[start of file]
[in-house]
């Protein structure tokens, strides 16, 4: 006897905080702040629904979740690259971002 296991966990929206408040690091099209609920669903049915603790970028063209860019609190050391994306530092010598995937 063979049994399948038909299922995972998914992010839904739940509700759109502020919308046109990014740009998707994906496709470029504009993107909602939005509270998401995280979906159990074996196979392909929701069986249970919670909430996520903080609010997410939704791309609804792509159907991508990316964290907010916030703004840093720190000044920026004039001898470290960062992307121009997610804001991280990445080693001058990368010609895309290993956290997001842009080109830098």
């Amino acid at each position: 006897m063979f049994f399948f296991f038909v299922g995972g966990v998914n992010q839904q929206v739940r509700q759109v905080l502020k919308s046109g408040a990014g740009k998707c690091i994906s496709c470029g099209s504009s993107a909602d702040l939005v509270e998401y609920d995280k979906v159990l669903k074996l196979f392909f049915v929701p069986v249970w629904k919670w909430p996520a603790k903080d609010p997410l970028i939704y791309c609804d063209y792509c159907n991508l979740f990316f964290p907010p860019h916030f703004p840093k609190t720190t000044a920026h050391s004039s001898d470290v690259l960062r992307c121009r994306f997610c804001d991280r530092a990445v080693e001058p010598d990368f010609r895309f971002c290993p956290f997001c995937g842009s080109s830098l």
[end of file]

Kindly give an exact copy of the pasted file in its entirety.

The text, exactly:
[in-house]
């Protein structure tokens, strides 16, 4: 006897905080702040629904979740690259971002 296991966990929206408040690091099209609920669903049915603790970028063209860019609190050391994306530092010598995937 063979049994399948038909299922995972998914992010839904739940509700759109502020919308046109990014740009998707994906496709470029504009993107909602939005509270998401995280979906159990074996196979392909929701069986249970919670909430996520903080609010997410939704791309609804792509159907991508990316964290907010916030703004840093720190000044920026004039001898470290960062992307121009997610804001991280990445080693001058990368010609895309290993956290997001842009080109830098």
């Amino acid at each position: 006897m063979f049994f399948f296991f038909v299922g995972g966990v998914n992010q839904q929206v739940r509700q759109v905080l502020k919308s046109g408040a990014g740009k998707c690091i994906s496709c470029g099209s504009s993107a909602d702040l939005v509270e998401y609920d995280k979906v159990l669903k074996l196979f392909f049915v929701p069986v249970w629904k919670w909430p996520a603790k903080d609010p997410l970028i939704y791309c609804d063209y792509c159907n991508l979740f990316f964290p907010p860019h916030f703004p840093k609190t720190t000044a920026h050391s004039s001898d470290v690259l960062r992307c121009r994306f997610c804001d991280r530092a990445v080693e001058p010598d990368f010609r895309f971002c290993p956290f997001c995937g842009s080109s830098l």